About Us  :  Online Enquiry




  • A carbon credit is a tradable certificate or permit, representing the right to emit one tonne of carbon dioxide or equivalent amount of emissions of any other greenhouse gas, issued by a government agency.
  • It is tradable in the market at the prevailing price.

Breaking Down Carbon Credit

  • The carbon credit system was a solution that came by the end of the 20th century, as people became more aware that human industrial activity is potentially responsible for global warming and environmental degradation.
  • The premise of the system is that a government or another body can regulate the total tonnes of carbon dioxide emitted, but is given some flexibility as to how exactly the regulation is accomplished.
  • A carbon credits is essentially a permit that allows the receiver to burn a specified amount of hydrocarbon fuel over a specified period of time.
  • Credits are granted to companies or other groups that take action to measurably reduce carbon emissions.

An Example of Carbon Credit

  • Trees of the Future, an environmentalist group that works to reduce mega tonnes of greenhouse gases from the atmosphere, plants enough trees to reduce emissions by one tonne and is awarded a credit.
  • If a steel producer has an emissions quota of 10 tonnes, but is expected to produce 11 tonnes, it can purchase the carbon credit from the environmental group.

Under Kyoto Protocol, an organisation can earn carbon credit in the following ways:

  1. It can reduce its own greenhouse gas emissions. An organisation which produces 1 tonne less than the standard level of carbon emission is allowed to earn a carbon credits.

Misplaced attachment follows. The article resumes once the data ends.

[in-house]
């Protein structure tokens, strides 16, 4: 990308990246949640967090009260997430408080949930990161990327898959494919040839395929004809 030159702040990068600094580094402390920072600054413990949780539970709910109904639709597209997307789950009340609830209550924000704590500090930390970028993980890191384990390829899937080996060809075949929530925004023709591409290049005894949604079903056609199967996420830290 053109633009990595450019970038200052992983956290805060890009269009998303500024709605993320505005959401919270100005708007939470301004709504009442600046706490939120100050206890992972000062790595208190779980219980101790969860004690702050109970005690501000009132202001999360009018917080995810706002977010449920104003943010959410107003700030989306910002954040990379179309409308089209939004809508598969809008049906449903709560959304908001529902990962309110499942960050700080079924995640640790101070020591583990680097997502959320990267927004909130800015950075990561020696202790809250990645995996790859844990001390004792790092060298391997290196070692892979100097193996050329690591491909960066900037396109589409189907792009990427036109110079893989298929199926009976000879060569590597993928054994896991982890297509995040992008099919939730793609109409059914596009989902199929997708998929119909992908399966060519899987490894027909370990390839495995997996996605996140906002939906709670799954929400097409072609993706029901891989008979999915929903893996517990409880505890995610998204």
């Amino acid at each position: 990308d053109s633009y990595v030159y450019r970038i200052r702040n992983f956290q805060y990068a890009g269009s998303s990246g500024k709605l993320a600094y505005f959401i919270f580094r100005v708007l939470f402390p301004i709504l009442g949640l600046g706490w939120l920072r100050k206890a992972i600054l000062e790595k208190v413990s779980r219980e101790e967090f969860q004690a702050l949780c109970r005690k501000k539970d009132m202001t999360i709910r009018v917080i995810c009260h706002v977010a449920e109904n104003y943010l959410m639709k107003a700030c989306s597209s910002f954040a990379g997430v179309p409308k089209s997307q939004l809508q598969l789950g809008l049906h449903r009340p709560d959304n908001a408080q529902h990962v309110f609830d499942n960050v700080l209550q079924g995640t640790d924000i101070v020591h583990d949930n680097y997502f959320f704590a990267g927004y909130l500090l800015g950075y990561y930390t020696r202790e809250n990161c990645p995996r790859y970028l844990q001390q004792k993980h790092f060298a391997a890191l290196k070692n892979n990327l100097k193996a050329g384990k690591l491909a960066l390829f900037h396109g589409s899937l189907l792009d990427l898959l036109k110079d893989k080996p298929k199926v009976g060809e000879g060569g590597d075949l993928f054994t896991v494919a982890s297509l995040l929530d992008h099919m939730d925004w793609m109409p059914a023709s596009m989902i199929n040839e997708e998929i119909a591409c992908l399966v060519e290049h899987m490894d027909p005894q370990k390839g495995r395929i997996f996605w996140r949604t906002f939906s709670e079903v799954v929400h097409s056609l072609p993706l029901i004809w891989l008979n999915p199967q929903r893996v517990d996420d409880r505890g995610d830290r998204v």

2. It can help some other organisations or nations in decreasing carbon emissions. Under Kyoto Protocol, only developed nations have the legal responsibility to reduce carbon emissions. As a result, organisations within developed nations are required to curtail emissions.
  • However, on the other hand, organisations in the developing nations have no such legal responsibility to reduce carbon emission. As a result, they have recently emerged as the largest sellers of carbon credit.
  • For instance, at present China controls 70% of carbon credit market Carbon credits, like any other item, are traded in multi commodity stock exchange (MCX). MCX is the first exchange in India to trade in carbon credits.

         3.  Carbon trading:

  • It refers to the purchase and sale of carbon credits. This exchange may take place at the domestic level or at an international level at market rate.
  • It is further of two types:
  • Emission trading or cap and trade: Under Kyoto Protocol, Annex I countries are allowed emissions up to a certain level. If this emission allowance is not exhausted, then the remaining allowance can be traded in the market.
  • Offset trading or carbon project or baseline and credit trading: Under this, an organisation achieves GHG reduction by investing money in a project or changing its methodology of production. The emissions thus reduced can be sold in the market in the form of carbon credits.

Environment & Biodiversity

Send this to a friend